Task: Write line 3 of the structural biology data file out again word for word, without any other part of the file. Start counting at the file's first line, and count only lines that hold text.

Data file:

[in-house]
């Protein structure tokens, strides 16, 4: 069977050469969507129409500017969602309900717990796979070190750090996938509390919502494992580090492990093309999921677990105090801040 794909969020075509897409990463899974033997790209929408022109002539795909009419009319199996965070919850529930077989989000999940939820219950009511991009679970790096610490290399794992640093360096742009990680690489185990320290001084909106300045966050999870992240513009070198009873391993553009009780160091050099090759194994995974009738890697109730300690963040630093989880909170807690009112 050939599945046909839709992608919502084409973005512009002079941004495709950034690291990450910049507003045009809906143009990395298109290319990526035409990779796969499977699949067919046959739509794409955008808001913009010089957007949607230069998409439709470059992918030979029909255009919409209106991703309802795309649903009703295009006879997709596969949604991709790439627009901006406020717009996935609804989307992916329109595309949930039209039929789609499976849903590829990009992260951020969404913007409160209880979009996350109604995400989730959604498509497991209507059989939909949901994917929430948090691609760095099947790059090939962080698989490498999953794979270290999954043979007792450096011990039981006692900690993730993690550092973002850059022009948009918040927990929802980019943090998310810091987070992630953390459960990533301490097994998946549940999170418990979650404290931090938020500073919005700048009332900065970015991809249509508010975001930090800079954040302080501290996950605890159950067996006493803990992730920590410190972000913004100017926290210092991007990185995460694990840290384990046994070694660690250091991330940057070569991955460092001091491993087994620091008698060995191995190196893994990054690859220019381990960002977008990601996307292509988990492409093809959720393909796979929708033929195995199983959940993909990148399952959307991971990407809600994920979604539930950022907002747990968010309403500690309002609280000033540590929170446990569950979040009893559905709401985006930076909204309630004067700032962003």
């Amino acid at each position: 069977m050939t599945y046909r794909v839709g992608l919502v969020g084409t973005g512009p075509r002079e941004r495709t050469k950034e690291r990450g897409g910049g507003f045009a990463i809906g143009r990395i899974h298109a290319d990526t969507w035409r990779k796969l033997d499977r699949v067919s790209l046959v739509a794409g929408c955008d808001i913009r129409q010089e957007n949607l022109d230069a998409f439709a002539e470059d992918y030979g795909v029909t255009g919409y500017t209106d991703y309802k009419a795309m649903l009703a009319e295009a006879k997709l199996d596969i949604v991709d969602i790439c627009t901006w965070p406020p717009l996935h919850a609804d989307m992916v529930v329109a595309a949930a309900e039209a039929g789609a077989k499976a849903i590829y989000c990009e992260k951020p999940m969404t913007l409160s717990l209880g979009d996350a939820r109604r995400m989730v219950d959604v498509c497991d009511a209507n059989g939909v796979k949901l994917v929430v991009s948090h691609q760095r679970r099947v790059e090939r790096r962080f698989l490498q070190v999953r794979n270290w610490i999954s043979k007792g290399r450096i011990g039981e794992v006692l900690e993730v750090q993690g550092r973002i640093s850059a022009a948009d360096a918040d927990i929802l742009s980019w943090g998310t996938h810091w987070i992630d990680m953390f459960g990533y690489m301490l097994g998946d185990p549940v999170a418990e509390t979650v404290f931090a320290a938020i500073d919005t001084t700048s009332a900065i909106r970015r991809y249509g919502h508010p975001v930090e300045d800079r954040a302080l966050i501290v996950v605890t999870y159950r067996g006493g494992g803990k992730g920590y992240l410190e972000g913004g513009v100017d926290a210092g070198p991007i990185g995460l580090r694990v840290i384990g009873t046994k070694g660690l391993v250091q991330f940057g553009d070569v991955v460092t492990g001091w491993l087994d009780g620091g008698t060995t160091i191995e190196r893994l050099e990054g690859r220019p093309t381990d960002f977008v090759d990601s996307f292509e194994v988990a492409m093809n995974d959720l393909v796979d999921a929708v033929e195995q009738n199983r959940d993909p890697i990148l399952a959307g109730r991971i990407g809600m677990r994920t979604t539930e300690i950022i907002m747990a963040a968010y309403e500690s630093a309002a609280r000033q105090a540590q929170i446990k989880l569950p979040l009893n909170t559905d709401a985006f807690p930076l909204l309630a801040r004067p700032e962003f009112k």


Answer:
């Amino acid at each position: 069977m050939t599945y046909r794909v839709g992608l919502v969020g084409t973005g512009p075509r002079e941004r495709t050469k950034e690291r990450g897409g910049g507003f045009a990463i809906g143009r990395i899974h298109a290319d990526t969507w035409r990779k796969l033997d499977r699949v067919s790209l046959v739509a794409g929408c955008d808001i913009r129409q010089e957007n949607l022109d230069a998409f439709a002539e470059d992918y030979g795909v029909t255009g919409y500017t209106d991703y309802k009419a795309m649903l009703a009319e295009a006879k997709l199996d596969i949604v991709d969602i790439c627009t901006w965070p406020p717009l996935h919850a609804d989307m992916v529930v329109a595309a949930a309900e039209a039929g789609a077989k499976a849903i590829y989000c990009e992260k951020p999940m969404t913007l409160s717990l209880g979009d996350a939820r109604r995400m989730v219950d959604v498509c497991d009511a209507n059989g939909v796979k949901l994917v929430v991009s948090h691609q760095r679970r099947v790059e090939r790096r962080f698989l490498q070190v999953r794979n270290w610490i999954s043979k007792g290399r450096i011990g039981e794992v006692l900690e993730v750090q993690g550092r973002i640093s850059a022009a948009d360096a918040d927990i929802l742009s980019w943090g998310t996938h810091w987070i992630d990680m953390f459960g990533y690489m301490l097994g998946d185990p549940v999170a418990e509390t979650v404290f931090a320290a938020i500073d919005t001084t700048s009332a900065i909106r970015r991809y249509g919502h508010p975001v930090e300045d800079r954040a302080l966050i501290v996950v605890t999870y159950r067996g006493g494992g803990k992730g920590y992240l410190e972000g913004g513009v100017d926290a210092g070198p991007i990185g995460l580090r694990v840290i384990g009873t046994k070694g660690l391993v250091q991330f940057g553009d070569v991955v460092t492990g001091w491993l087994d009780g620091g008698t060995t160091i191995e190196r893994l050099e990054g690859r220019p093309t381990d960002f977008v090759d990601s996307f292509e194994v988990a492409m093809n995974d959720l393909v796979d999921a929708v033929e195995q009738n199983r959940d993909p890697i990148l399952a959307g109730r991971i990407g809600m677990r994920t979604t539930e300690i950022i907002m747990a963040a968010y309403e500690s630093a309002a609280r000033q105090a540590q929170i446990k989880l569950p979040l009893n909170t559905d709401a985006f807690p930076l909204l309630a801040r004067p700032e962003f009112k």